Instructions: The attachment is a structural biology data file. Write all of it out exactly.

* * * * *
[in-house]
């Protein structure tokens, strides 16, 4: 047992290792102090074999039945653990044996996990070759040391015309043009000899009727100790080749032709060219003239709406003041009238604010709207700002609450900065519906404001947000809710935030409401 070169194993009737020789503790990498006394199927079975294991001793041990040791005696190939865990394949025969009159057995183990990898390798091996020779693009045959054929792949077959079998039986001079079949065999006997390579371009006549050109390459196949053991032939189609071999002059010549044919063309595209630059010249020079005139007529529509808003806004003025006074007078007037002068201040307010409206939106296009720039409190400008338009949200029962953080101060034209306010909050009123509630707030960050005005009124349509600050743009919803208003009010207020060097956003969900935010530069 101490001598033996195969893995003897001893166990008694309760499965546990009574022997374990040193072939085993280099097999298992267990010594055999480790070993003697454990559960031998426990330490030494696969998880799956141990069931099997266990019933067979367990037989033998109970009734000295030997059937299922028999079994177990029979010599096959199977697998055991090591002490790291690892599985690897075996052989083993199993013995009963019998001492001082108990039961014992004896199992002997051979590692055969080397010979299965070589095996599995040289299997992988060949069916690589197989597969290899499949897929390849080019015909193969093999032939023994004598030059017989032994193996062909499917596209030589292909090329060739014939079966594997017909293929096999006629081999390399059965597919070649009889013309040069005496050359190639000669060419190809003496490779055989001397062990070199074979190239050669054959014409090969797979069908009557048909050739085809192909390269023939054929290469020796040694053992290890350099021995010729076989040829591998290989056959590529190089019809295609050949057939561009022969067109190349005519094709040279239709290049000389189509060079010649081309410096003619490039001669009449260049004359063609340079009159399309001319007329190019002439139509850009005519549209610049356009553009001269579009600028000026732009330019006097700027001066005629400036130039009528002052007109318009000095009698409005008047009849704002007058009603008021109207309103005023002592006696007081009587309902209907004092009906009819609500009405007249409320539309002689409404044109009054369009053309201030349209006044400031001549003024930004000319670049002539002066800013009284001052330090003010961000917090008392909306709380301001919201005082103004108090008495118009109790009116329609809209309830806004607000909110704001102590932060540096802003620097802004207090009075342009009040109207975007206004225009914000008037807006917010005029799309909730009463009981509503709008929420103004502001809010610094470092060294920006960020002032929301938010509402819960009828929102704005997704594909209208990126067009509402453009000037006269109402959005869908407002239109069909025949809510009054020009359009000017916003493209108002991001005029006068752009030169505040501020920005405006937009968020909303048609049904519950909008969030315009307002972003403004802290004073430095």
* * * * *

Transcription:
[in-house]
């Protein structure tokens, strides 16, 4: 047992290792102090074999039945653990044996996990070759040391015309043009000899009727100790080749032709060219003239709406003041009238604010709207700002609450900065519906404001947000809710935030409401 070169194993009737020789503790990498006394199927079975294991001793041990040791005696190939865990394949025969009159057995183990990898390798091996020779693009045959054929792949077959079998039986001079079949065999006997390579371009006549050109390459196949053991032939189609071999002059010549044919063309595209630059010249020079005139007529529509808003806004003025006074007078007037002068201040307010409206939106296009720039409190400008338009949200029962953080101060034209306010909050009123509630707030960050005005009124349509600050743009919803208003009010207020060097956003969900935010530069 101490001598033996195969893995003897001893166990008694309760499965546990009574022997374990040193072939085993280099097999298992267990010594055999480790070993003697454990559960031998426990330490030494696969998880799956141990069931099997266990019933067979367990037989033998109970009734000295030997059937299922028999079994177990029979010599096959199977697998055991090591002490790291690892599985690897075996052989083993199993013995009963019998001492001082108990039961014992004896199992002997051979590692055969080397010979299965070589095996599995040289299997992988060949069916690589197989597969290899499949897929390849080019015909193969093999032939023994004598030059017989032994193996062909499917596209030589292909090329060739014939079966594997017909293929096999006629081999390399059965597919070649009889013309040069005496050359190639000669060419190809003496490779055989001397062990070199074979190239050669054959014409090969797979069908009557048909050739085809192909390269023939054929290469020796040694053992290890350099021995010729076989040829591998290989056959590529190089019809295609050949057939561009022969067109190349005519094709040279239709290049000389189509060079010649081309410096003619490039001669009449260049004359063609340079009159399309001319007329190019002439139509850009005519549209610049356009553009001269579009600028000026732009330019006097700027001066005629400036130039009528002052007109318009000095009698409005008047009849704002007058009603008021109207309103005023002592006696007081009587309902209907004092009906009819609500009405007249409320539309002689409404044109009054369009053309201030349209006044400031001549003024930004000319670049002539002066800013009284001052330090003010961000917090008392909306709380301001919201005082103004108090008495118009109790009116329609809209309830806004607000909110704001102590932060540096802003620097802004207090009075342009009040109207975007206004225009914000008037807006917010005029799309909730009463009981509503709008929420103004502001809010610094470092060294920006960020002032929301938010509402819960009828929102704005997704594909209208990126067009509402453009000037006269109402959005869908407002239109069909025949809510009054020009359009000017916003493209108002991001005029006068752009030169505040501020920005405006937009968020909303048609049904519950909008969030315009307002972003403004802290004073430095």